The University of Michigan will develop the first new Central Campus housing for first-year students in decades by adding a 2,300-bed residence hall and dining facility on what is currently Elbel Field, between East Hoover Avenue and Hill Street.
The plan now being developed also calls for the Michigan Marching Band’s Elbel Field practice facility to be relocated to the university’s South Fifth Avenue property one block north with other open space. U-M bought the 6.1-acre former site of Fingerle Lumber in 2018.
The Board of Regents voted unanimously in favor of the housing and marching band plan Dec. 8 when it approved a $6.5 million initial planning contract with Robert A.M. Stern Architects. The housing plan will be developed to align with the university’s stated carbon neutrality goals.
The firm is charged with coming back to the board Feb. 16, 2023, to present a schematic design for the housing and dining facilities consistent with the character of other Central Campus residence halls. A plan for the new marching band practice facility also will be presented then, along with a construction schedule and budget for the overall project.
President Santa J. Ono called the project essential to meeting growing student demand for affordable, on-campus housing. “We want to make sure all first-year students who want to live on Central Campus are able to live there,” the president said.
“Since 2004, undergraduate enrollment has increased by more than 8,000 students, yet on-campus housing has simply not kept pace,” Ono said. “Adding more on-campus housing capacity also will ensure more equitable access to affordable housing for those who need it.”
Board Vice Chair Sarah Hubbard said the vote represents the regents’ support for a comprehensive housing plan that addresses the need for Central Campus housing, as well as the housing needs for students who choose to live on North Campus.
Earlier this year, plans were approved for a new residence hall on North Campus, but the university paused that work to focus first on the need for housing on Central Campus.
Although the university added North Quad in 2010 and the Munger Graduate Residences in 2015, the last Central Campus residence hall intended to meet the needs of first-year students was the Oxford Houses, which opened in 1963.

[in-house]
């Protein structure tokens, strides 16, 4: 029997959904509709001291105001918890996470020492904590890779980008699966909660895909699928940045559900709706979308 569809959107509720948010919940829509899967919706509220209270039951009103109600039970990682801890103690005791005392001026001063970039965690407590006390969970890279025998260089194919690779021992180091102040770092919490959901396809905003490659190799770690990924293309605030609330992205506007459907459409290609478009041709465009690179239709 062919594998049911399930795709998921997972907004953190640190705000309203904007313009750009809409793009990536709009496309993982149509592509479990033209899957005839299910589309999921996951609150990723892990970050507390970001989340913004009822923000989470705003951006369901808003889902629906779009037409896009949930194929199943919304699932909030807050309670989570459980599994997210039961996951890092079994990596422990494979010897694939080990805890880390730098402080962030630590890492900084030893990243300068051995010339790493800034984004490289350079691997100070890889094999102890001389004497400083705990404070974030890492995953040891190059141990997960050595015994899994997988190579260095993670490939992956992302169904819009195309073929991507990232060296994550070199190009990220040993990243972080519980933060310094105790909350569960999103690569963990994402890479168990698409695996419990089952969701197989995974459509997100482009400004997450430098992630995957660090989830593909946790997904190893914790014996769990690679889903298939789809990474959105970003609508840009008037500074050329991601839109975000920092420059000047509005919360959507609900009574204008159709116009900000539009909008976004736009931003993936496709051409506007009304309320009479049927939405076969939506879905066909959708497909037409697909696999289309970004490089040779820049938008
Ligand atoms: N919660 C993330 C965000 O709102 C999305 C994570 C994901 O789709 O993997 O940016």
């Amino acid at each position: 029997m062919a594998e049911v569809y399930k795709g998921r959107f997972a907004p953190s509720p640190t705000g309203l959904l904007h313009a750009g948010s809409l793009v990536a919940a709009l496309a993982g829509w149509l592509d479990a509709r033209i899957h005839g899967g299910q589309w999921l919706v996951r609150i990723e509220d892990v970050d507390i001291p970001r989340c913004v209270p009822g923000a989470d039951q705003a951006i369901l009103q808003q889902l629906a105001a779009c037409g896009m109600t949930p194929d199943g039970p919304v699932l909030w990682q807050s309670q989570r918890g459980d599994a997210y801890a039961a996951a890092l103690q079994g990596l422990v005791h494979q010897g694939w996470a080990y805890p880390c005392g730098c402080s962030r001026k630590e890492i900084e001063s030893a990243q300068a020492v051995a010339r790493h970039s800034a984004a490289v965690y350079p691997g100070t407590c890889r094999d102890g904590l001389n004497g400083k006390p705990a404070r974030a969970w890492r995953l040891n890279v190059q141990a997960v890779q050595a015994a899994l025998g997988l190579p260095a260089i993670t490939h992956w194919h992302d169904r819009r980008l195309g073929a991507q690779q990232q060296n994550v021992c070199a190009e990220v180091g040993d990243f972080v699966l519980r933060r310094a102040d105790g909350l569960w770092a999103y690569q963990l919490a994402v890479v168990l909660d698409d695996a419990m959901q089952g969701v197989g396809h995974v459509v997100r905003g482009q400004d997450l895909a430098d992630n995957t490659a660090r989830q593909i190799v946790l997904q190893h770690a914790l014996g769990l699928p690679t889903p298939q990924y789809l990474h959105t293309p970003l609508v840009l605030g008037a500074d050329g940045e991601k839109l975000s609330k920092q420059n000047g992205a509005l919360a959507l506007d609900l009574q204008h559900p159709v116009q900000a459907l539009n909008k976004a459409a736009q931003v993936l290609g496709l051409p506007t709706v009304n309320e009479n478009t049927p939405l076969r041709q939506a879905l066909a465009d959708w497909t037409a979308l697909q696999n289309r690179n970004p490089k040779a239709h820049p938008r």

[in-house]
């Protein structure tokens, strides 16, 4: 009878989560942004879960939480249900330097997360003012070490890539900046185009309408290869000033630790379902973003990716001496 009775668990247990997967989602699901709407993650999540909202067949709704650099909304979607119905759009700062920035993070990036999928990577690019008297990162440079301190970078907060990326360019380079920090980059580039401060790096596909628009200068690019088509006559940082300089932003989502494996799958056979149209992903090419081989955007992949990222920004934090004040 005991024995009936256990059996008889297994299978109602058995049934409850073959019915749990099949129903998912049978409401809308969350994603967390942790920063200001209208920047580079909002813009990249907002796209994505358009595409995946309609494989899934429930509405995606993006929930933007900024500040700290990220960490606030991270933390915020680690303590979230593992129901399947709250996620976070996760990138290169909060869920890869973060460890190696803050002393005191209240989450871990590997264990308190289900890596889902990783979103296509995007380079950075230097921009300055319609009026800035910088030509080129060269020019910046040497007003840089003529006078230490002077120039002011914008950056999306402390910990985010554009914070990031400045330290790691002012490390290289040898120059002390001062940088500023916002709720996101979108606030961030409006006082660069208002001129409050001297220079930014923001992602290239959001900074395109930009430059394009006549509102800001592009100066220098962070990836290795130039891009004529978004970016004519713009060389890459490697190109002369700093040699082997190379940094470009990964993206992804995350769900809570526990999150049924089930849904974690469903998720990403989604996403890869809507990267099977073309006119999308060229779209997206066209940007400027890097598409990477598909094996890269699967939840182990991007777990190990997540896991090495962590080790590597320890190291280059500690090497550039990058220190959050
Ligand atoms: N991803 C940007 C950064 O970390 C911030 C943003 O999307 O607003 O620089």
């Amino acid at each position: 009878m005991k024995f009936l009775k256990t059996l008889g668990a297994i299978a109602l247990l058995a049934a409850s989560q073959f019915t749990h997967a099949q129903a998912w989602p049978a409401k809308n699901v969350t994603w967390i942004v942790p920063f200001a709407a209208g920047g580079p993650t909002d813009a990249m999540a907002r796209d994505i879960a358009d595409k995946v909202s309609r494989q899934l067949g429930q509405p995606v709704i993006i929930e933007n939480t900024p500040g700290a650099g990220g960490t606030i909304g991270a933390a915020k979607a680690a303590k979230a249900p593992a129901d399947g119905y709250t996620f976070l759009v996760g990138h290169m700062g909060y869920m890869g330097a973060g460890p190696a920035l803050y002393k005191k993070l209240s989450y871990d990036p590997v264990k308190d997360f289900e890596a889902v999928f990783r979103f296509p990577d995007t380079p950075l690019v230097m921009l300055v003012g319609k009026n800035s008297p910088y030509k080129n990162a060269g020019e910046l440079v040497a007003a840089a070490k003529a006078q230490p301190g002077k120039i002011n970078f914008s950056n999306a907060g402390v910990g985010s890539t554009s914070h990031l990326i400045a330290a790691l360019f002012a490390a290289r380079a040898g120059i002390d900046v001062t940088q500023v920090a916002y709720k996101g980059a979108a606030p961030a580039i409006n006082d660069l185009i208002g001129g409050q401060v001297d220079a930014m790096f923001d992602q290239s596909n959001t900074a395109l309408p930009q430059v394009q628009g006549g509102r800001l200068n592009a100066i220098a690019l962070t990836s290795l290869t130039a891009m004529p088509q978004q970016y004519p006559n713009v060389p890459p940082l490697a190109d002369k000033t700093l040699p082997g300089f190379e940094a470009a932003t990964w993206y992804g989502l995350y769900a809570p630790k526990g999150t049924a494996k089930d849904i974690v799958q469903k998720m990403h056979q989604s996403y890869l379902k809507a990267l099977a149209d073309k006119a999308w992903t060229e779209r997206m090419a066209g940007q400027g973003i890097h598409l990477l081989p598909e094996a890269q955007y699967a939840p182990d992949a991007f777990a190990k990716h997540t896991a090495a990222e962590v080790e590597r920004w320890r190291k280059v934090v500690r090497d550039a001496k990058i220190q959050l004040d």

“We’ve fallen way behind the growing demand from undergraduates who want to live on campus beyond their freshman year,” said Martino Harmon, vice president for student life. “This fall, more than 2,300 students were turned away from campus housing due to lack of capacity and we know the desire to live on campus, especially among undergraduates, is significantly higher than the applications might suggest.”
The prospect of a new marching band practice field that continues to honor the Louis Elbel name, while creating a practice facility that moves the band into the future, is exciting to John D. Pasquale, who has directed the 400-member Michigan Marching Band since 2013.
“As this process moves forward, we are confident the Michigan Marching Band will have incredible, best-in-class facilities that will allow the band to continue its unparalleled tradition and legacy well into the future,” Pasquale said.
The new location of Elbel Field also will allow the field to be oriented in a north-south direction, consistent with Michigan Stadium.
Louis Elbel is the composer of “The Victors,” which he wrote in 1898. The field was named in his honor in 1977 at the request of the Michigan Marching Band and the School of Music, as it was known at that time.
Today, the university can house 11,353 students in university housing. That includes 8,960 undergraduates and 2,393 graduate students. Among the undergraduates living on campus, 76% are first-year students.
The reasons for increasing the number of students able to live on campus go well beyond meeting demand and affordability.
Research shows that undergraduate students who live on campus are more likely to engage in academic activities relative to their off-campus peers, Harmon said.
“These activities improve retention rates, academic engagement and feelings of belonging to the university community. They address our students’ sense of well-being and that makes them more successful,” Harmon said.
Harmon also said more on-campus housing should help ease market pressures for undergraduate and graduate students who prefer off-campus housing in the community.